The announcement by Zimbabwe’s Bankers Association and Configuration of Zimbabwe Industries earlier this week that they have made recommendations to the Reserve Bank Zimbabwe to adopt the Rand as the main trading currency in the multi-currency system introduced in 2009 is welcome news to the general public of Zimbabwe. South African northern neighbour has been hit hard by the escalating cash shortages in a struggling economy currently dominated by the US greenback.
The news also comes at a time where the desperate monetary regulator has postponed the introduction of bond notes that have received widespread condemnation from the public. Zimbabweans’ trust in its own currency has eroded over the years and any attempts by the government to introduce the bond notes will be perceived as if they are trying to bring back the failed Zimbabwean dollar via the back door.
The fact that South Africa is Zimbabwe’s biggest trading partner and that the majority of Zimbabweans who fled the economic crisis that peaked in 2008 are based in the neighbour south of the Limpopo River does not require an Economist to justify why the Rand is the short to medium term solution in addressing the current cash crunch. The majority of companies still driving the Zimbabwean private sector are South African. Moreover, the bulk of foreign remittances are also being propped up by Zimbabwean migrant workers in SA. The dominant US dollar has not been doing any good to the majority of investors coming in with a volatile rand.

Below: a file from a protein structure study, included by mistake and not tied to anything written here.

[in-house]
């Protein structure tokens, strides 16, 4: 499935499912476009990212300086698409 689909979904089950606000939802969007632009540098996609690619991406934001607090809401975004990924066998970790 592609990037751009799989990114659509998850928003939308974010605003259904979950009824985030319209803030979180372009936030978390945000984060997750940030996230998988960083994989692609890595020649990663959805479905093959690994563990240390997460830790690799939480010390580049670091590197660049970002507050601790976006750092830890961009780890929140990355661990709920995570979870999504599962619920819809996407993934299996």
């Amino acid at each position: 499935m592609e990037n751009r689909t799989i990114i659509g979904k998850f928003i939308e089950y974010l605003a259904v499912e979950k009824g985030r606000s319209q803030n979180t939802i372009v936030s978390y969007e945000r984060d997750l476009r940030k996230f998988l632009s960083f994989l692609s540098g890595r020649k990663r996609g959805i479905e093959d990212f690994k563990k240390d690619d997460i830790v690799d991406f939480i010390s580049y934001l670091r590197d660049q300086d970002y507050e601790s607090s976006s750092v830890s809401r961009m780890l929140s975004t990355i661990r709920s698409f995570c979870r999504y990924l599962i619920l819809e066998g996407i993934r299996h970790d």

As a member of the public deeply affected by the ailing economy in Zimbabwe like the rest of Zimbabweans whose situation has also been worsened by the drought of last season, we are confident that there are already high level talks between the policy officials of these two key neighbours on the implementation process that will be followed in making this viable solution workable.
Back in Zimbabwe, the yet to be implemented bond notes must be precluded as any form of currency can only succeed based on public confidence and trust. The $200 million facility from AFREXIM Bank must rather be used to add more bond coins to those currently in circulation to alleviate change shortfalls when doing cash transactions in the multi-currency system. These coins as opposed to the notes that will suffer wear and tear, can then be melted for recycling in the future when the economy is back on its feet and ready to absorb the born-again Zimbabwean dollar.